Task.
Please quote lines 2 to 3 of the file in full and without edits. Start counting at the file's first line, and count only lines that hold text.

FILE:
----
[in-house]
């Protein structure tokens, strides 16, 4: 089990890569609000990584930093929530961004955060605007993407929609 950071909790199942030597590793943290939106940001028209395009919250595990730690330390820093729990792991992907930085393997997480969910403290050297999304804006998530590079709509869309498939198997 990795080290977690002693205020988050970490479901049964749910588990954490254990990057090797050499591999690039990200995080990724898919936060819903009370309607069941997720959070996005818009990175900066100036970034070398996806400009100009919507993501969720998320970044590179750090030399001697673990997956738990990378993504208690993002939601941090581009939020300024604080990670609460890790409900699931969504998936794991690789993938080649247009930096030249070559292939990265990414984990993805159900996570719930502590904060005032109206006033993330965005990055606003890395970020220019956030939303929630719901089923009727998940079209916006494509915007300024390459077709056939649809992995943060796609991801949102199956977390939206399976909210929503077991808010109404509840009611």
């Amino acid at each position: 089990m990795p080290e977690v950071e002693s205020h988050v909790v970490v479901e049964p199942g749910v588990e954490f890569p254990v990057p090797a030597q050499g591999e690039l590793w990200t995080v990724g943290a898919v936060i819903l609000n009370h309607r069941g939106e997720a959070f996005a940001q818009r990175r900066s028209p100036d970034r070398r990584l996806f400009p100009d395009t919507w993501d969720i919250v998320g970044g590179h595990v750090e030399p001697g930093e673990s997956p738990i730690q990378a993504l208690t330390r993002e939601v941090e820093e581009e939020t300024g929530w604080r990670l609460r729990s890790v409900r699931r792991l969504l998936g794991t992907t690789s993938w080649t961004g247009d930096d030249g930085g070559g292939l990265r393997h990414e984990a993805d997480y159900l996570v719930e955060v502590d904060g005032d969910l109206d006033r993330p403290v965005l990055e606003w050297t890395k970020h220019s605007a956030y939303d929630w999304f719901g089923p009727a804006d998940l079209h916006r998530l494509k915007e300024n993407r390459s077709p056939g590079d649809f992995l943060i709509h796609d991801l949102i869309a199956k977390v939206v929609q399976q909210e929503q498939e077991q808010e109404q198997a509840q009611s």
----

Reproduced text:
């Protein structure tokens, strides 16, 4: 089990890569609000990584930093929530961004955060605007993407929609 950071909790199942030597590793943290939106940001028209395009919250595990730690330390820093729990792991992907930085393997997480969910403290050297999304804006998530590079709509869309498939198997 990795080290977690002693205020988050970490479901049964749910588990954490254990990057090797050499591999690039990200995080990724898919936060819903009370309607069941997720959070996005818009990175900066100036970034070398996806400009100009919507993501969720998320970044590179750090030399001697673990997956738990990378993504208690993002939601941090581009939020300024604080990670609460890790409900699931969504998936794991690789993938080649247009930096030249070559292939990265990414984990993805159900996570719930502590904060005032109206006033993330965005990055606003890395970020220019956030939303929630719901089923009727998940079209916006494509915007300024390459077709056939649809992995943060796609991801949102199956977390939206399976909210929503077991808010109404509840009611």
């Amino acid at each position: 089990m990795p080290e977690v950071e002693s205020h988050v909790v970490v479901e049964p199942g749910v588990e954490f890569p254990v990057p090797a030597q050499g591999e690039l590793w990200t995080v990724g943290a898919v936060i819903l609000n009370h309607r069941g939106e997720a959070f996005a940001q818009r990175r900066s028209p100036d970034r070398r990584l996806f400009p100009d395009t919507w993501d969720i919250v998320g970044g590179h595990v750090e030399p001697g930093e673990s997956p738990i730690q990378a993504l208690t330390r993002e939601v941090e820093e581009e939020t300024g929530w604080r990670l609460r729990s890790v409900r699931r792991l969504l998936g794991t992907t690789s993938w080649t961004g247009d930096d030249g930085g070559g292939l990265r393997h990414e984990a993805d997480y159900l996570v719930e955060v502590d904060g005032d969910l109206d006033r993330p403290v965005l990055e606003w050297t890395k970020h220019s605007a956030y939303d929630w999304f719901g089923p009727a804006d998940l079209h916006r998530l494509k915007e300024n993407r390459s077709p056939g590079d649809f992995l943060i709509h796609d991801l949102i869309a199956k977390v939206v929609q399976q909210e929503q498939e077991q808010e109404q198997a509840q009611s």